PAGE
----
Green Tea May Prevent Alzheimer’s Disease, Say Four New Studies
Date: June 30, 2013
Source: Melanie Haiken
Could something as simple as drinking green tea protect you from developing Alzheimer’s? A host of new studies have looked at various aspects of how green tea affects the brain, and concluded yes.
Writing in the University of Michigan’s NeuroHealth blog last week, prominent neurologist Henry L. Paulson, MD describes the powerful properties of ECGC (official name: epigallocatechin-3-gallate), a flavonoid in green tea. ECGC, Paulson says, appears to protect the brain from the accumulation of amyloid plaques that scientists believe cause the brain deterioration associated with Alzheimer’s Disease.
Paulson describes new research published in the Proceedings of the National Academy of Sciences by Chinese scientist Mi Hee Lim and her team that shows ECGC binds to beta-amyloid, the protein that forms into amyloid plaques, and changes it to prevent that from happening.
In a closely timed and related study published in the Journal of Biological Chemistry, A team of British researchers at the University of Leeds added green tea extract and resveratrol, an extract from red wine (See my recent reporting on resveratrol and weight loss here), to balls of amyloid protein and found that the bioflavonoids prevented the plaques from sticking to nerve cells.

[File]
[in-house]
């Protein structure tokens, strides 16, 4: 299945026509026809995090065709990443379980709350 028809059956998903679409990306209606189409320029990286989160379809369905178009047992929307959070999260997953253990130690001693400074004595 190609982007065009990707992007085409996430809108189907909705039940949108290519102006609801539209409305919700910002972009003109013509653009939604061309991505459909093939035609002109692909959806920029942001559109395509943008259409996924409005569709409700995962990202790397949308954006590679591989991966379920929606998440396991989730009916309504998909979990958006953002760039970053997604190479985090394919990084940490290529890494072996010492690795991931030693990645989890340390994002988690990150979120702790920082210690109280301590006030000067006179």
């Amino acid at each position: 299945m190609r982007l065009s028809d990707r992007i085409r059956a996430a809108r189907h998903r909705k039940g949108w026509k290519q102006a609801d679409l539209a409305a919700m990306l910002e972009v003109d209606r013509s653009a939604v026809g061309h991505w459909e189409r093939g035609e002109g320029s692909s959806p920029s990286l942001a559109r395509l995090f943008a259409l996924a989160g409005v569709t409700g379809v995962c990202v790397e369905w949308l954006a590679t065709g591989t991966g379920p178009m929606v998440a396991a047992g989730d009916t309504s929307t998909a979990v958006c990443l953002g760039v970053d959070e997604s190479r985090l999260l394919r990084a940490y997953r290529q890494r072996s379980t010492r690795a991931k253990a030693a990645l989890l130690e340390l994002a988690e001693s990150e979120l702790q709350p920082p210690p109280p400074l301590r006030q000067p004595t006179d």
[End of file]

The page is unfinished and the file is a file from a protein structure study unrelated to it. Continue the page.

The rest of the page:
All of this research, and more, is described in the June 2013 issue of the Tufts University Health & Nutrition Letter, which appeared in my in-box recently. In a fascinating article titled Green Tea Protects Brain Cells, the editors describe four new studies showing that “green tea may someday be a potent weapon in the fight against Alzheimer’s disease and other forms of dementia.”
To my mind, the most interesting study of those described was published last August in the European Journal of Clinical Nutrition. Unlike most of the current crop of green tea studies, this one was done in humans, albeit just 12 of them. (And it was double blinded and placebo-controlled.) Most importantly, it’s the first study to use MRI technology to actually look at people’s brains to see the effect ECGC might have.
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